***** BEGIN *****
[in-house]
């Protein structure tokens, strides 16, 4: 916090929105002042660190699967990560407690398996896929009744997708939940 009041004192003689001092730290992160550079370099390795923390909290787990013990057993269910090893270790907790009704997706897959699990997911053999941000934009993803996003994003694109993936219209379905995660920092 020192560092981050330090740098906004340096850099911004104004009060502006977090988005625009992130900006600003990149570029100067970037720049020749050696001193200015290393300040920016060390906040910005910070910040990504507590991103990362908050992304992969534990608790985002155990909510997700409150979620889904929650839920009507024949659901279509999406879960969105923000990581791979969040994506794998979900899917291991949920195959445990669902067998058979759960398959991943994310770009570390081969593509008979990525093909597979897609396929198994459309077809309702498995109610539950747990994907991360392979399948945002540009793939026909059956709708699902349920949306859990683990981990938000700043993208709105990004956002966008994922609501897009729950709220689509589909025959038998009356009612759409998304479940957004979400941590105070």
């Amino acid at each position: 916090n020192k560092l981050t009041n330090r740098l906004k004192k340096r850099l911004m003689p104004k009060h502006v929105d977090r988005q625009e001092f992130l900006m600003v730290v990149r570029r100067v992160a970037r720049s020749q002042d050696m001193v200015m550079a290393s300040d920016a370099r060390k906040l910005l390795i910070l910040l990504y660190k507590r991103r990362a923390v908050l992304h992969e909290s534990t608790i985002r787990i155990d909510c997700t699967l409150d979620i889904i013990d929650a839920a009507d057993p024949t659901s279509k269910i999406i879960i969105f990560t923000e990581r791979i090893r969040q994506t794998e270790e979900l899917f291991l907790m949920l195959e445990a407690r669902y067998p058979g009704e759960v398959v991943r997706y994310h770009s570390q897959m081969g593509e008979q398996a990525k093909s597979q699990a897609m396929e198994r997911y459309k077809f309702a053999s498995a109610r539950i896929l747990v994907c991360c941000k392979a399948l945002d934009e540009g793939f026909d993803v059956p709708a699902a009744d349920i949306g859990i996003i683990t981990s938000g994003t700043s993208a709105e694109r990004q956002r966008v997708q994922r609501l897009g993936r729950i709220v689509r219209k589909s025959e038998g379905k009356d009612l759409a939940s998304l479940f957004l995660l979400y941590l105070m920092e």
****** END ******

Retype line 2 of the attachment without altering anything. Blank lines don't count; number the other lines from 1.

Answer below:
């Protein structure tokens, strides 16, 4: 916090929105002042660190699967990560407690398996896929009744997708939940 009041004192003689001092730290992160550079370099390795923390909290787990013990057993269910090893270790907790009704997706897959699990997911053999941000934009993803996003994003694109993936219209379905995660920092 020192560092981050330090740098906004340096850099911004104004009060502006977090988005625009992130900006600003990149570029100067970037720049020749050696001193200015290393300040920016060390906040910005910070910040990504507590991103990362908050992304992969534990608790985002155990909510997700409150979620889904929650839920009507024949659901279509999406879960969105923000990581791979969040994506794998979900899917291991949920195959445990669902067998058979759960398959991943994310770009570390081969593509008979990525093909597979897609396929198994459309077809309702498995109610539950747990994907991360392979399948945002540009793939026909059956709708699902349920949306859990683990981990938000700043993208709105990004956002966008994922609501897009729950709220689509589909025959038998009356009612759409998304479940957004979400941590105070």